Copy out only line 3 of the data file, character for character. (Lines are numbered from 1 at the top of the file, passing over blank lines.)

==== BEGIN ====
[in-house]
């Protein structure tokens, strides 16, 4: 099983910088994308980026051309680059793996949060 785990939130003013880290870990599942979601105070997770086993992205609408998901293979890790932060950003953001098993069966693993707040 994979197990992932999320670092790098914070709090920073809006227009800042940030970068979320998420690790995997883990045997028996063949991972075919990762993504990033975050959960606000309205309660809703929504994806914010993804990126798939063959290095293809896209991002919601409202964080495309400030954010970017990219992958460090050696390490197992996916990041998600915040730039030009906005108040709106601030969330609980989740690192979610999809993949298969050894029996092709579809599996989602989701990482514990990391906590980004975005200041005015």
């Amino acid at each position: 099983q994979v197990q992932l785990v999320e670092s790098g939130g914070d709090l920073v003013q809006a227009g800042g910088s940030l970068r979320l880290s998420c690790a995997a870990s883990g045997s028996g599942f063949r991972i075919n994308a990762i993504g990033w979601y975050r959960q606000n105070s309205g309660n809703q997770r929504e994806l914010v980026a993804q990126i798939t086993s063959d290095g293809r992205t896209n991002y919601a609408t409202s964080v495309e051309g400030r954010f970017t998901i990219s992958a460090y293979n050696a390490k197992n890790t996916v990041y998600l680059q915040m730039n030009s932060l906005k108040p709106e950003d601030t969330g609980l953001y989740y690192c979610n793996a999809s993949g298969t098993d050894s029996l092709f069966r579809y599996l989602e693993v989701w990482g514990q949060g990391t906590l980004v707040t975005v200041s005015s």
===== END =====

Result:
């Amino acid at each position: 099983q994979v197990q992932l785990v999320e670092s790098g939130g914070d709090l920073v003013q809006a227009g800042g910088s940030l970068r979320l880290s998420c690790a995997a870990s883990g045997s028996g599942f063949r991972i075919n994308a990762i993504g990033w979601y975050r959960q606000n105070s309205g309660n809703q997770r929504e994806l914010v980026a993804q990126i798939t086993s063959d290095g293809r992205t896209n991002y919601a609408t409202s964080v495309e051309g400030r954010f970017t998901i990219s992958a460090y293979n050696a390490k197992n890790t996916v990041y998600l680059q915040m730039n030009s932060l906005k108040p709106e950003d601030t969330g609980l953001y989740y690192c979610n793996a999809s993949g298969t098993d050894s029996l092709f069966r579809y599996l989602e693993v989701w990482g514990q949060g990391t906590l980004v707040t975005v200041s005015s």